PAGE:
French honorifics

From Wikipedia, the free encyclopedia
Jump to: navigation, search

French honorifics are based on the wide use of Madame for women and Monsieur for men.


  • "Monsieur" (written M. for short) for a man, The plural is Messieurs (MM. for short).
  • "Madame" (Mme) for a woman. The plural is Mesdames (Mmes).
  • "Mademoiselle" (Mlle) is a traditional alternative for an unmarried woman. The plural is Mesdemoiselles (Mlles).

Usage of "Mademoiselle" varies based on regions and ideology. In Quebec and Switzerland, public administrations have been banned from using this title for a long time. France has taken this step in 2012. In Belgium, its use is not recommended, but not forbidden either.

In France, calling a young woman "Mademoiselle" is usually considered more polite, and calling a middle-aged woman "Mademoiselle" can be a way to tell her that she looks like she is in her twenties and may therefore be considered flattering. In Quebec, on the other hand, this usage may be considered offensive.


"Professeur" (normally feminized as "professeure" outside of France) and "Docteur" (normally feminized as "docteure") are used for medical practitioners, the former for those in teaching positions. The holders of a doctorate other than medical are generally not referred to as Docteurs; Professors in academia used the style Monsieur le Professeur rather than the honorific plain Professeur.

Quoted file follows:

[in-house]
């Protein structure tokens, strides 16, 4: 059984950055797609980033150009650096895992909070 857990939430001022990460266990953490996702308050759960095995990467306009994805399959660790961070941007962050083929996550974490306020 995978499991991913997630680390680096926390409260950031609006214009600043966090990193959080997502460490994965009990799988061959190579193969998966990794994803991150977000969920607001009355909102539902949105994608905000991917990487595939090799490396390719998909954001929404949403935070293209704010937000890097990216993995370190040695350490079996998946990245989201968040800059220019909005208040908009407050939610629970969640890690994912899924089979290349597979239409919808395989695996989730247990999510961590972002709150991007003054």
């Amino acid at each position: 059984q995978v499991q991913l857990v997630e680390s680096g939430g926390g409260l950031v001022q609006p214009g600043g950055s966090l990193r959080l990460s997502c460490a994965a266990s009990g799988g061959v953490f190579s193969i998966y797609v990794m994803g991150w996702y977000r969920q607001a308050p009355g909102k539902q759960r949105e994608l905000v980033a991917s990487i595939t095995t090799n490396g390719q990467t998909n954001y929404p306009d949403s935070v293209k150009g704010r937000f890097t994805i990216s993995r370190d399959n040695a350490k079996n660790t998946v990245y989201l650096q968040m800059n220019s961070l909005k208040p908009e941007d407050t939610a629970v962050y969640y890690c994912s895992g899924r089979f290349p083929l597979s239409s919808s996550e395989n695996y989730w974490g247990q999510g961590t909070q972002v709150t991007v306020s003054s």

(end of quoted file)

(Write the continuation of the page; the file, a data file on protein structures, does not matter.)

"Maître" (literally, "Master"; written Me for short) is used for law professions (solicitors, notaries, auctioneers, bailiffs), whereas judges are not called "Your Honour" but simply "Monsieur le Président" or "Madame la Présidente" ("Madame le Président" is sometimes preferred in France) if they preside a court of justice, or "Monsieur le Juge" and "Madame la Juge" otherwise.

Any other honorific is usually created by using "Monsieur" or "Madame" and then adding a title. For instance, "Monsieur le Président" or "Monsieur le Ministre".


Catholic clergy use several specific honorifics.

Other faith clergy use the honorifics Monsieur le … or Madame la …, such as Monsieur le rabbin or Monsieur l'imam.

Nobility and Royalty[edit]

Kings of France used the honorific Sire, Princes Monseigneur. Queens and Princesses were plain Madame.

Nobles of the rank of Duke used Monsieur le duc/Madame la duchesse, non-royal princes used Prince/Princesse (without the Monsieur/Madame), other noblemen plain Monsieur and Madame. Only servants ever called their employer as Monsieur le comte or Madame la baronne.

See also[edit]